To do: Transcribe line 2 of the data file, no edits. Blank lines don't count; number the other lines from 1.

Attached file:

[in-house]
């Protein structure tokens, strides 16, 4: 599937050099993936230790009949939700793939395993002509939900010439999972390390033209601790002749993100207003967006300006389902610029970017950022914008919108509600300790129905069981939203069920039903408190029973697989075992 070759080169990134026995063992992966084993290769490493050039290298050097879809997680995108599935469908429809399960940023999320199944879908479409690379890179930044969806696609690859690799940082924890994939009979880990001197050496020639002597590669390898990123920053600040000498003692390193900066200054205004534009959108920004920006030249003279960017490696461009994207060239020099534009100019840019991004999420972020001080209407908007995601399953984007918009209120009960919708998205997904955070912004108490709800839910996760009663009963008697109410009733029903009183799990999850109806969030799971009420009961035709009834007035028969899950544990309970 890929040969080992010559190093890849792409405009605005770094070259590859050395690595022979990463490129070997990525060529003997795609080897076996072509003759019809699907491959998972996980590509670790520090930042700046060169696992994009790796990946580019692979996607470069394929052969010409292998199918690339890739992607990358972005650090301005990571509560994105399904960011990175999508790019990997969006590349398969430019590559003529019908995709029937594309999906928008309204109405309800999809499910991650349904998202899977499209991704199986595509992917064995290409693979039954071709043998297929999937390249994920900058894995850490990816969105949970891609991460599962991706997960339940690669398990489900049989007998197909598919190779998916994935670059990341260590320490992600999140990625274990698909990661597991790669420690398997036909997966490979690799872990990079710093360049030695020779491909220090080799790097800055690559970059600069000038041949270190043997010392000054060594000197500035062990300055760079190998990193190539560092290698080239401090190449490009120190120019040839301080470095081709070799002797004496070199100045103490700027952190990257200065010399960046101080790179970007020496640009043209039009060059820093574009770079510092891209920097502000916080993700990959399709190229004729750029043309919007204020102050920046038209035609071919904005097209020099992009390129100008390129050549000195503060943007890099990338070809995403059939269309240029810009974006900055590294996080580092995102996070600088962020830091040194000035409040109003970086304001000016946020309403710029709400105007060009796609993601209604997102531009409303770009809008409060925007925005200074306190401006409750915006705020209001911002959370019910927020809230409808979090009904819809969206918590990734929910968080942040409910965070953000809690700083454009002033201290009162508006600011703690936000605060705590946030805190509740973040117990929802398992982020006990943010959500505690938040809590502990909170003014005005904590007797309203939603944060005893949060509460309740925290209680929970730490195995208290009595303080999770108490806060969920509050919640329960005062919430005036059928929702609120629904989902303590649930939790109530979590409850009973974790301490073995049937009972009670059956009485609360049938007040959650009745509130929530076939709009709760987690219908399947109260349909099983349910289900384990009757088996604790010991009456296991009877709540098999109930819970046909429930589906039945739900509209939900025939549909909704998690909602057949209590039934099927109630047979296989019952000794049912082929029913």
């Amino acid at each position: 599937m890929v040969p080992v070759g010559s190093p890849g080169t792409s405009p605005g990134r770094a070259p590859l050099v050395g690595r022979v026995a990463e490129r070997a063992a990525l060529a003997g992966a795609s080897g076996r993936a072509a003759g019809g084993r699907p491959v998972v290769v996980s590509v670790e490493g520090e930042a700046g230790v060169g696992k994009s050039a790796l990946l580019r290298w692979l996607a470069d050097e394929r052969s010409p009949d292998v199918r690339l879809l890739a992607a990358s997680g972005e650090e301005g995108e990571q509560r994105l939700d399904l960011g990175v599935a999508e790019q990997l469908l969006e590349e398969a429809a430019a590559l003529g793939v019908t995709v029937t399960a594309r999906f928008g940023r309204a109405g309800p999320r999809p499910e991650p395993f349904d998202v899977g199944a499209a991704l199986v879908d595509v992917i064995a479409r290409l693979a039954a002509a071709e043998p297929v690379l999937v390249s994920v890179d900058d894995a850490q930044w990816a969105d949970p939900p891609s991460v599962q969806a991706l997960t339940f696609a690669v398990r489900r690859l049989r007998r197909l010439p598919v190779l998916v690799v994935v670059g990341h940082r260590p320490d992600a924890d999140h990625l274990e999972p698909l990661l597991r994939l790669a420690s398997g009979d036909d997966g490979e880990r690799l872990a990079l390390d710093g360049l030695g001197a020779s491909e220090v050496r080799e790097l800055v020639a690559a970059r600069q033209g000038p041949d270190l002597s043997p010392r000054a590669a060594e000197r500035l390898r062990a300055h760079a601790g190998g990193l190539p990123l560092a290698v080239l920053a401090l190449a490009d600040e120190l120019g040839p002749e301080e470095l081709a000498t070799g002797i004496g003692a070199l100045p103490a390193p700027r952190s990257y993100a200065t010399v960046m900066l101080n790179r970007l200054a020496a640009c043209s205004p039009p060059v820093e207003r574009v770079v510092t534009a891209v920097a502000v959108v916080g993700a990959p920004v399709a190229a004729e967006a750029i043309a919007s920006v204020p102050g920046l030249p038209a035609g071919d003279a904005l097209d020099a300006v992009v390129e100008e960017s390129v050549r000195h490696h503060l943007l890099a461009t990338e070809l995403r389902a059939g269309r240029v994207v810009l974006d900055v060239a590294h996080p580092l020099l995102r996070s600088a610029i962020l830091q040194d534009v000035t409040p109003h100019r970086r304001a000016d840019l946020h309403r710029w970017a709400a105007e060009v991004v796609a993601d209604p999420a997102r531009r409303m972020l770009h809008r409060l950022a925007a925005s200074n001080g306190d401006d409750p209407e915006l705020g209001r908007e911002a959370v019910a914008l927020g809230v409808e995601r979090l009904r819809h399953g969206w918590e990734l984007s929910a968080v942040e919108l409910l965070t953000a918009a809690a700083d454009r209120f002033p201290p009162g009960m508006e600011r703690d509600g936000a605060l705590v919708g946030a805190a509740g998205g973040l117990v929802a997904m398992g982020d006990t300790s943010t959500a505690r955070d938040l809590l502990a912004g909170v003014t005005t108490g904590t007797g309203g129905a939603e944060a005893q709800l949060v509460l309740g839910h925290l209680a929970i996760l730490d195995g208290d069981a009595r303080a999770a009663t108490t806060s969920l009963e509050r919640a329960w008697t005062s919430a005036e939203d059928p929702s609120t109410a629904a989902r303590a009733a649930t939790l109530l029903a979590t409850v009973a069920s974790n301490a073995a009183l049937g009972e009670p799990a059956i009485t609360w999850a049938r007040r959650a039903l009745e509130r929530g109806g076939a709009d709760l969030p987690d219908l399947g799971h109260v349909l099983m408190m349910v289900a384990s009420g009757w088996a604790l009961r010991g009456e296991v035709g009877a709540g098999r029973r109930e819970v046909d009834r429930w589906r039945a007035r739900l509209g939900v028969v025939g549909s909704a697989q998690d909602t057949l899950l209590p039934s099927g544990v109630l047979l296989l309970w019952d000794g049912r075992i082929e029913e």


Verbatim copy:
């Protein structure tokens, strides 16, 4: 599937050099993936230790009949939700793939395993002509939900010439999972390390033209601790002749993100207003967006300006389902610029970017950022914008919108509600300790129905069981939203069920039903408190029973697989075992 070759080169990134026995063992992966084993290769490493050039290298050097879809997680995108599935469908429809399960940023999320199944879908479409690379890179930044969806696609690859690799940082924890994939009979880990001197050496020639002597590669390898990123920053600040000498003692390193900066200054205004534009959108920004920006030249003279960017490696461009994207060239020099534009100019840019991004999420972020001080209407908007995601399953984007918009209120009960919708998205997904955070912004108490709800839910996760009663009963008697109410009733029903009183799990999850109806969030799971009420009961035709009834007035028969899950544990309970 890929040969080992010559190093890849792409405009605005770094070259590859050395690595022979990463490129070997990525060529003997795609080897076996072509003759019809699907491959998972996980590509670790520090930042700046060169696992994009790796990946580019692979996607470069394929052969010409292998199918690339890739992607990358972005650090301005990571509560994105399904960011990175999508790019990997969006590349398969430019590559003529019908995709029937594309999906928008309204109405309800999809499910991650349904998202899977499209991704199986595509992917064995290409693979039954071709043998297929999937390249994920900058894995850490990816969105949970891609991460599962991706997960339940690669398990489900049989007998197909598919190779998916994935670059990341260590320490992600999140990625274990698909990661597991790669420690398997036909997966490979690799872990990079710093360049030695020779491909220090080799790097800055690559970059600069000038041949270190043997010392000054060594000197500035062990300055760079190998990193190539560092290698080239401090190449490009120190120019040839301080470095081709070799002797004496070199100045103490700027952190990257200065010399960046101080790179970007020496640009043209039009060059820093574009770079510092891209920097502000916080993700990959399709190229004729750029043309919007204020102050920046038209035609071919904005097209020099992009390129100008390129050549000195503060943007890099990338070809995403059939269309240029810009974006900055590294996080580092995102996070600088962020830091040194000035409040109003970086304001000016946020309403710029709400105007060009796609993601209604997102531009409303770009809008409060925007925005200074306190401006409750915006705020209001911002959370019910927020809230409808979090009904819809969206918590990734929910968080942040409910965070953000809690700083454009002033201290009162508006600011703690936000605060705590946030805190509740973040117990929802398992982020006990943010959500505690938040809590502990909170003014005005904590007797309203939603944060005893949060509460309740925290209680929970730490195995208290009595303080999770108490806060969920509050919640329960005062919430005036059928929702609120629904989902303590649930939790109530979590409850009973974790301490073995049937009972009670059956009485609360049938007040959650009745509130929530076939709009709760987690219908399947109260349909099983349910289900384990009757088996604790010991009456296991009877709540098999109930819970046909429930589906039945739900509209939900025939549909909704998690909602057949209590039934099927109630047979296989019952000794049912082929029913």